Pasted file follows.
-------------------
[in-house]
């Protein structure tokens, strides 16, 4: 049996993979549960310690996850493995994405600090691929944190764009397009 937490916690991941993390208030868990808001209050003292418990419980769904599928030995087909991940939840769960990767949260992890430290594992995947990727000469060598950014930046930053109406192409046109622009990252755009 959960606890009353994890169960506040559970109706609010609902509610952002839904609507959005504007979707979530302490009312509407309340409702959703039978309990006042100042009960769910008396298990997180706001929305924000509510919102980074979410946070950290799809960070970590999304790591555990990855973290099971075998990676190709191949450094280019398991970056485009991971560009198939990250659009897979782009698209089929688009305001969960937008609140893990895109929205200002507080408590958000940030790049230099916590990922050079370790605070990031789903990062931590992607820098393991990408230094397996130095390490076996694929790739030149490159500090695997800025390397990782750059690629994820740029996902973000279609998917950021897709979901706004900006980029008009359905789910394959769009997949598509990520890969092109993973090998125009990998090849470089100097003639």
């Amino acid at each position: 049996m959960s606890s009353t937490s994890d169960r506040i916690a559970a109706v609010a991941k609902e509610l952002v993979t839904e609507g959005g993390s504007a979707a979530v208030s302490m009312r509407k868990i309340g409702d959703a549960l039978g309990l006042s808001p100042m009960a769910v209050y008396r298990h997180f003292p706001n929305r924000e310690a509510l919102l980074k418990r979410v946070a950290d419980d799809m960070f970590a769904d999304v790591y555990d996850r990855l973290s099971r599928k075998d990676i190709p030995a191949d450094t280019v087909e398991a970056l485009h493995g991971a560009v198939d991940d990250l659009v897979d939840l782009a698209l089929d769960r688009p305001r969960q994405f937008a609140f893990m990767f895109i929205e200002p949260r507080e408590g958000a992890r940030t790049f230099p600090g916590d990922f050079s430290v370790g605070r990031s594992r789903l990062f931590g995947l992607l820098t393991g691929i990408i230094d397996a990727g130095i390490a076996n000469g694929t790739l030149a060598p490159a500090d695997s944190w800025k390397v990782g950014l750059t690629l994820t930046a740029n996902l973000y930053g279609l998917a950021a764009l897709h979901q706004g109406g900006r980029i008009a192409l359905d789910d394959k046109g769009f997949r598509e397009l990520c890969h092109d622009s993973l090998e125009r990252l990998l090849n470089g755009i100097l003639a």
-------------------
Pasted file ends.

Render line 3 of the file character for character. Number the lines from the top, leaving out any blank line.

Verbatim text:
């Amino acid at each position: 049996m959960s606890s009353t937490s994890d169960r506040i916690a559970a109706v609010a991941k609902e509610l952002v993979t839904e609507g959005g993390s504007a979707a979530v208030s302490m009312r509407k868990i309340g409702d959703a549960l039978g309990l006042s808001p100042m009960a769910v209050y008396r298990h997180f003292p706001n929305r924000e310690a509510l919102l980074k418990r979410v946070a950290d419980d799809m960070f970590a769904d999304v790591y555990d996850r990855l973290s099971r599928k075998d990676i190709p030995a191949d450094t280019v087909e398991a970056l485009h493995g991971a560009v198939d991940d990250l659009v897979d939840l782009a698209l089929d769960r688009p305001r969960q994405f937008a609140f893990m990767f895109i929205e200002p949260r507080e408590g958000a992890r940030t790049f230099p600090g916590d990922f050079s430290v370790g605070r990031s594992r789903l990062f931590g995947l992607l820098t393991g691929i990408i230094d397996a990727g130095i390490a076996n000469g694929t790739l030149a060598p490159a500090d695997s944190w800025k390397v990782g950014l750059t690629l994820t930046a740029n996902l973000y930053g279609l998917a950021a764009l897709h979901q706004g109406g900006r980029i008009a192409l359905d789910d394959k046109g769009f997949r598509e397009l990520c890969h092109d622009s993973l090998e125009r990252l990998l090849n470089g755009i100097l003639a």